In our baptism we take up the calling of the church to intercede for the world, and to continue to live more deeply into the mind of Christ.  In the lifelong pilgrimage with the church begun in baptism, we discover again and again that our purpose in life is deeply tied up with giving ourselves in service to others. In baptism, we step into the flow of living water, and in it we experience, now, already, a foretaste of heaven.

Jesus told a Samaritan woman he could offer her “living water.” He said, “those who drink of the water that I will give them will never be thirsty” (Jn. 4:13). When we receive this living water, says Jesus, our deepest needs are satisfied. More than that, initiated into the flow of living water, we become part of God’s blessing to the world, participants in that “spring of water gushing up to eternal life” (John 4:14).

Becoming a part of that gracious flow satisfies many of our deepest longings, for God created us to “give ourselves for others.” Self-giving is at the heart of the life of the Trinity into which we are baptized. We are at once most deeply human and closest to God when we give ourselves in love. [2]

The woman at the well discovered that the living water offered by Jesus Christ is available to all, regardless of personal history, ethnicity, place of worship, gender, socio-economic status or any value set by this world.

God’s grace is offered to all who will drink of it.

We who have drunk of this living water, we who have come to faith and who claim faith in Jesus Christ, can only testify to what drinking of the living water of Jesus Christ has done for us. We cannot give the living water of faith to others. But we can become part of God’s blessing in the world. We can join in God’s mission by giving ourselves in love. And we can commit ourselves anew, according to the grace given to us, to be representatives of Jesus Christ in the world, and, through our words and self-giving actions, point people to the only one who can give us the living water that we most need.[3]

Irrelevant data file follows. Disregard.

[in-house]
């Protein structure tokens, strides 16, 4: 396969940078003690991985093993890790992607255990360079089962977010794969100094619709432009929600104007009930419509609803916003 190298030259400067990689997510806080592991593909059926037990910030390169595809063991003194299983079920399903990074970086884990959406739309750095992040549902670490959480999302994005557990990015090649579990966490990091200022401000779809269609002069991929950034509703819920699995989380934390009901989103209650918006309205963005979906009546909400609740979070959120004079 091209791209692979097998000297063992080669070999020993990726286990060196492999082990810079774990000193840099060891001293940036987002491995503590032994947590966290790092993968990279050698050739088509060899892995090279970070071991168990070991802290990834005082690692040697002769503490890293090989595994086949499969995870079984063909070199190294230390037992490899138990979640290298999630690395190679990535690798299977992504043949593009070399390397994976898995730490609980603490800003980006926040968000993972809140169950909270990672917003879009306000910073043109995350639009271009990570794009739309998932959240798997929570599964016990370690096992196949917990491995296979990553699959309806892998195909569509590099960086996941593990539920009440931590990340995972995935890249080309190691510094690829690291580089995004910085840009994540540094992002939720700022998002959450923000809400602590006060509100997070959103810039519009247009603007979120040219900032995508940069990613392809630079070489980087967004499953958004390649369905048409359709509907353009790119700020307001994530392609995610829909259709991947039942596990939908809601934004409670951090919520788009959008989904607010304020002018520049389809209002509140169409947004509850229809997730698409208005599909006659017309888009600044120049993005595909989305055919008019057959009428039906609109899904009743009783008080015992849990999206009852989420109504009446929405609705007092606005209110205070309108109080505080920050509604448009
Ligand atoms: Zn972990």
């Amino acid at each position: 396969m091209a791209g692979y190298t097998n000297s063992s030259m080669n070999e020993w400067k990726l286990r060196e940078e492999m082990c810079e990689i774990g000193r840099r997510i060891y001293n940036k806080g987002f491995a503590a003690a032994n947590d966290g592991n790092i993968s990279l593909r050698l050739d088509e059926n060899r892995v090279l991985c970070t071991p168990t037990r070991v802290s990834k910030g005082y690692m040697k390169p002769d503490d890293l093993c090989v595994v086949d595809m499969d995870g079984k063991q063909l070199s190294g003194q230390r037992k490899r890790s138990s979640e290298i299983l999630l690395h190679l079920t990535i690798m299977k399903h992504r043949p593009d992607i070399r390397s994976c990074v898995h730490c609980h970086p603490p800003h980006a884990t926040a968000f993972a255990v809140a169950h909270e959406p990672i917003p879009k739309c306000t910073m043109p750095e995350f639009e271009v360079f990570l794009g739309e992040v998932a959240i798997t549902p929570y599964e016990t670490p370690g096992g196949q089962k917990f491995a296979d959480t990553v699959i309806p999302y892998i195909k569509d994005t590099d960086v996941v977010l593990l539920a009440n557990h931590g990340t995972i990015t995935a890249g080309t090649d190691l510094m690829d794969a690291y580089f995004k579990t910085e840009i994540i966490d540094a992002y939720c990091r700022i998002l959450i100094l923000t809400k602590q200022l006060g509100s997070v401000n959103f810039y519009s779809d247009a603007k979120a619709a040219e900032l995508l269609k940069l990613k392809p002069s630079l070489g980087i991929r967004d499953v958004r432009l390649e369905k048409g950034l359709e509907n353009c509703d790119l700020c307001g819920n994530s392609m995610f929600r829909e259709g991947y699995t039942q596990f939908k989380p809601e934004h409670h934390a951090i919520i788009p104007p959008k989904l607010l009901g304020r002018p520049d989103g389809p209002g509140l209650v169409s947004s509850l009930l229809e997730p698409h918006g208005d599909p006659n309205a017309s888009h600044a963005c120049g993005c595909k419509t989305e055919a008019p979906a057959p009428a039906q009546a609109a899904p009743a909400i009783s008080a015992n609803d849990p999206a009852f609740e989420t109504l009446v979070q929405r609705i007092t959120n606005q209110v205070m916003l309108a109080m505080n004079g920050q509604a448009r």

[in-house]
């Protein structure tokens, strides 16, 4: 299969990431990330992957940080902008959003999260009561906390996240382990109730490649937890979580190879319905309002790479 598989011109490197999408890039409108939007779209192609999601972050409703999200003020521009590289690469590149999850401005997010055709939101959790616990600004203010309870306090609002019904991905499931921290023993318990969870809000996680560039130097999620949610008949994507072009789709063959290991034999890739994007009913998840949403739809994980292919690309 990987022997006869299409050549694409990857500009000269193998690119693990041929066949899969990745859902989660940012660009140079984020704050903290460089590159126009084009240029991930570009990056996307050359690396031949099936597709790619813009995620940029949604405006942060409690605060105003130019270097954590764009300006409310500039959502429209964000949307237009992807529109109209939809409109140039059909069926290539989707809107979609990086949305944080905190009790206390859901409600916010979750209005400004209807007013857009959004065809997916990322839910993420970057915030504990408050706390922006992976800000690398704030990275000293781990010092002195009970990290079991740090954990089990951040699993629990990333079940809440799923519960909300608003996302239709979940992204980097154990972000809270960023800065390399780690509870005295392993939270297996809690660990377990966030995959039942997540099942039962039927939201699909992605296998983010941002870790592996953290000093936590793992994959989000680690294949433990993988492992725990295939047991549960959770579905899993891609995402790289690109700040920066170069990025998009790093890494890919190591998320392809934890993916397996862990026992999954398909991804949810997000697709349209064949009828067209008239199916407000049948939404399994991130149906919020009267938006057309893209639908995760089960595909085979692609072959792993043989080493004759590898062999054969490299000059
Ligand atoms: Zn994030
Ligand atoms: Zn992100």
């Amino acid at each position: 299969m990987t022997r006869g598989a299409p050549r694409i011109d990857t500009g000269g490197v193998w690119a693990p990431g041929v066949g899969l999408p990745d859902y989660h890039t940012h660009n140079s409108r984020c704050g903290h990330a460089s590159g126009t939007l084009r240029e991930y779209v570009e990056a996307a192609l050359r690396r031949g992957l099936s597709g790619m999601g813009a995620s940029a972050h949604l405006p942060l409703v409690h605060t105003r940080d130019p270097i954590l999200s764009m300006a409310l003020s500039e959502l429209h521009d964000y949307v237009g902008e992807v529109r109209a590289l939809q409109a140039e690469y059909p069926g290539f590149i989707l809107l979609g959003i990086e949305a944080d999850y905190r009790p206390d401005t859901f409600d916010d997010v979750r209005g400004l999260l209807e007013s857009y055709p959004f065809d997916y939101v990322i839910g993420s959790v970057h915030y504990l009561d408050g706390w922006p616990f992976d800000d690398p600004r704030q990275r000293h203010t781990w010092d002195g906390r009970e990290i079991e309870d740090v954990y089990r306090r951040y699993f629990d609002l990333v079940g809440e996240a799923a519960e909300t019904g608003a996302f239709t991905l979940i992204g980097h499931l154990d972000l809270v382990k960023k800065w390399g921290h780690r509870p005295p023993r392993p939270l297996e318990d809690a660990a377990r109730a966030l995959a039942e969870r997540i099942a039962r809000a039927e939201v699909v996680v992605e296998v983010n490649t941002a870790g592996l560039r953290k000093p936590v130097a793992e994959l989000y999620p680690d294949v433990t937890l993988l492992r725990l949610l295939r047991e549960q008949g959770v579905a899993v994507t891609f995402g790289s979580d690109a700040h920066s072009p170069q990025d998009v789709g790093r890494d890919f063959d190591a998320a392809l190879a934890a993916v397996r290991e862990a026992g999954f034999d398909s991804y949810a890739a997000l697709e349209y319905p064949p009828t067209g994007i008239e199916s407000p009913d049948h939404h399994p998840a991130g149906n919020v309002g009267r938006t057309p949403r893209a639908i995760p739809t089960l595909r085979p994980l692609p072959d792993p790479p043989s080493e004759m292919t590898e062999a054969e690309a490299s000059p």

With all we say and do we can confess Jesus Christ as Lord and Savior, in essence saying to those we encounter to “Come with me. See the person who has told me everything I have done! Mightn’t this be the Christ”

[1] Kathryn Matthews, Sermon Seeds, March 19, 2017

[2] Mark Stamm The Meaning of Baptism in the United Methodist Church (Nashville: Discipleship Resources, 2017),

[3] Rev. Dr. Dawn Chesser – Living Our Baptismal Calling. Discipleship Ministries UMC – Confess – March 19, 2017

Accept

Genesis 12:1-4a

John 3:1-17

This morning’s scripture is filled with conversations between God and humanity:

We are able to listen in on God speaking to Abram.

God in essence tells Abram, “It’s time, I need you to pack up and leave everything that is familiar to you.  Your daily routine, the morning coffee break with your friends, your extended family, your place of worship, everything.  The only road map you need is me.  Accepting my invitation will change you and the legacy you leave forever and many people will be blessed because of your choice.

Abram’s response is, “Sure God,  I’ll go.”  At the age of 75, comfortable in the life he had, knowledgeable in how things worked in his community and how to be successful, confident in his comprehension of how things should be, he listened, put the past in the rear-view mirror, and moved into the unknown because the Lord he loved offered an opportunity and the power for him to make a difference for others.  God’s promises enough for him to pull up stakes and head into unfamiliar territory.